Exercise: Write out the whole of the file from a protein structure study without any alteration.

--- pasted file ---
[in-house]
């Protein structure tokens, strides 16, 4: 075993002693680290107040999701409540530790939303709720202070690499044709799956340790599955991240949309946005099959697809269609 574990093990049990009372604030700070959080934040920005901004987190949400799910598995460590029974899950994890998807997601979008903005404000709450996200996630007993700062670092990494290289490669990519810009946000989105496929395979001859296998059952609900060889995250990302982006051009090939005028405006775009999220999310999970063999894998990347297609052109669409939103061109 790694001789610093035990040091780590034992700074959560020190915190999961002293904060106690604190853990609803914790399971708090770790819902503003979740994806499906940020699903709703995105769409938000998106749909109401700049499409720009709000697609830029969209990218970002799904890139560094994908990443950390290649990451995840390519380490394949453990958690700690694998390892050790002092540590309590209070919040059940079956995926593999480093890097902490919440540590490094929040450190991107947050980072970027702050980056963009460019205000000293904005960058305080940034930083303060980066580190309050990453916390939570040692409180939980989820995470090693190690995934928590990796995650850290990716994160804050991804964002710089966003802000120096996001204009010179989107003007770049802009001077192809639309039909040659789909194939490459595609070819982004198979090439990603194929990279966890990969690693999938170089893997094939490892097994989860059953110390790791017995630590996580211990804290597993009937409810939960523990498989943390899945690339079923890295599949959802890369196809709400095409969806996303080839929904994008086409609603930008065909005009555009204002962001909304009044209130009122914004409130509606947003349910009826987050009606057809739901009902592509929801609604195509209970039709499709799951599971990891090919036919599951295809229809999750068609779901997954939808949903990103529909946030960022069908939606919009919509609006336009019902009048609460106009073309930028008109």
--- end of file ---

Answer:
[in-house]
């Protein structure tokens, strides 16, 4: 075993002693680290107040999701409540530790939303709720202070690499044709799956340790599955991240949309946005099959697809269609 574990093990049990009372604030700070959080934040920005901004987190949400799910598995460590029974899950994890998807997601979008903005404000709450996200996630007993700062670092990494290289490669990519810009946000989105496929395979001859296998059952609900060889995250990302982006051009090939005028405006775009999220999310999970063999894998990347297609052109669409939103061109 790694001789610093035990040091780590034992700074959560020190915190999961002293904060106690604190853990609803914790399971708090770790819902503003979740994806499906940020699903709703995105769409938000998106749909109401700049499409720009709000697609830029969209990218970002799904890139560094994908990443950390290649990451995840390519380490394949453990958690700690694998390892050790002092540590309590209070919040059940079956995926593999480093890097902490919440540590490094929040450190991107947050980072970027702050980056963009460019205000000293904005960058305080940034930083303060980066580190309050990453916390939570040692409180939980989820995470090693190690995934928590990796995650850290990716994160804050991804964002710089966003802000120096996001204009010179989107003007770049802009001077192809639309039909040659789909194939490459595609070819982004198979090439990603194929990279966890990969690693999938170089893997094939490892097994989860059953110390790791017995630590996580211990804290597993009937409810939960523990498989943390899945690339079923890295599949959802890369196809709400095409969806996303080839929904994008086409609603930008065909005009555009204002962001909304009044209130009122914004409130509606947003349910009826987050009606057809739901009902592509929801609604195509209970039709499709799951599971990891090919036919599951295809229809999750068609779901997954939808949903990103529909946030960022069908939606919009919509609006336009019902009048609460106009073309930028008109």